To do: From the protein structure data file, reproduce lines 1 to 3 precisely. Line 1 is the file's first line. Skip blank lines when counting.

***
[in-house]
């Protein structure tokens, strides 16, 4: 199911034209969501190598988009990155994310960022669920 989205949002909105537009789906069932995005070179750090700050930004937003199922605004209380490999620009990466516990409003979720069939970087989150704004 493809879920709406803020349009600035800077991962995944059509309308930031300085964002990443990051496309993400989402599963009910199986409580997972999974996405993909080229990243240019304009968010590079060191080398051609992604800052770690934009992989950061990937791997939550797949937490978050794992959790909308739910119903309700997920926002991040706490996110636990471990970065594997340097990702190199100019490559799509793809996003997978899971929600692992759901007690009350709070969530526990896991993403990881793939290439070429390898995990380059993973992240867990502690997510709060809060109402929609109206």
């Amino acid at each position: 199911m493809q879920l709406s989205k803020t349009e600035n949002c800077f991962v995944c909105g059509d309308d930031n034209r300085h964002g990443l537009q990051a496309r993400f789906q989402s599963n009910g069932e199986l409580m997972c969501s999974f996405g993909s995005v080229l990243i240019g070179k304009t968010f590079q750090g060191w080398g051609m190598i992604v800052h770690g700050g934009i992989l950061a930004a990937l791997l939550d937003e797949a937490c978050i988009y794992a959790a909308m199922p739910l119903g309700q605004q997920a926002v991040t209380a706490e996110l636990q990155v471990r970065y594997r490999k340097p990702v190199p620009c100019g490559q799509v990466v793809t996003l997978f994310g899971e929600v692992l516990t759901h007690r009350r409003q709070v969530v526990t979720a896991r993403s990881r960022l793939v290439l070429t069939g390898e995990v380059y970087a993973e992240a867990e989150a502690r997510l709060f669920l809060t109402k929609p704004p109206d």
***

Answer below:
[in-house]
């Protein structure tokens, strides 16, 4: 199911034209969501190598988009990155994310960022669920 989205949002909105537009789906069932995005070179750090700050930004937003199922605004209380490999620009990466516990409003979720069939970087989150704004 493809879920709406803020349009600035800077991962995944059509309308930031300085964002990443990051496309993400989402599963009910199986409580997972999974996405993909080229990243240019304009968010590079060191080398051609992604800052770690934009992989950061990937791997939550797949937490978050794992959790909308739910119903309700997920926002991040706490996110636990471990970065594997340097990702190199100019490559799509793809996003997978899971929600692992759901007690009350709070969530526990896991993403990881793939290439070429390898995990380059993973992240867990502690997510709060809060109402929609109206």
């Amino acid at each position: 199911m493809q879920l709406s989205k803020t349009e600035n949002c800077f991962v995944c909105g059509d309308d930031n034209r300085h964002g990443l537009q990051a496309r993400f789906q989402s599963n009910g069932e199986l409580m997972c969501s999974f996405g993909s995005v080229l990243i240019g070179k304009t968010f590079q750090g060191w080398g051609m190598i992604v800052h770690g700050g934009i992989l950061a930004a990937l791997l939550d937003e797949a937490c978050i988009y794992a959790a909308m199922p739910l119903g309700q605004q997920a926002v991040t209380a706490e996110l636990q990155v471990r970065y594997r490999k340097p990702v190199p620009c100019g490559q799509v990466v793809t996003l997978f994310g899971e929600v692992l516990t759901h007690r009350r409003q709070v969530v526990t979720a896991r993403s990881r960022l793939v290439l070429t069939g390898e995990v380059y970087a993973e992240a867990e989150a502690r997510l709060f669920l809060t109402k929609p704004p109206d």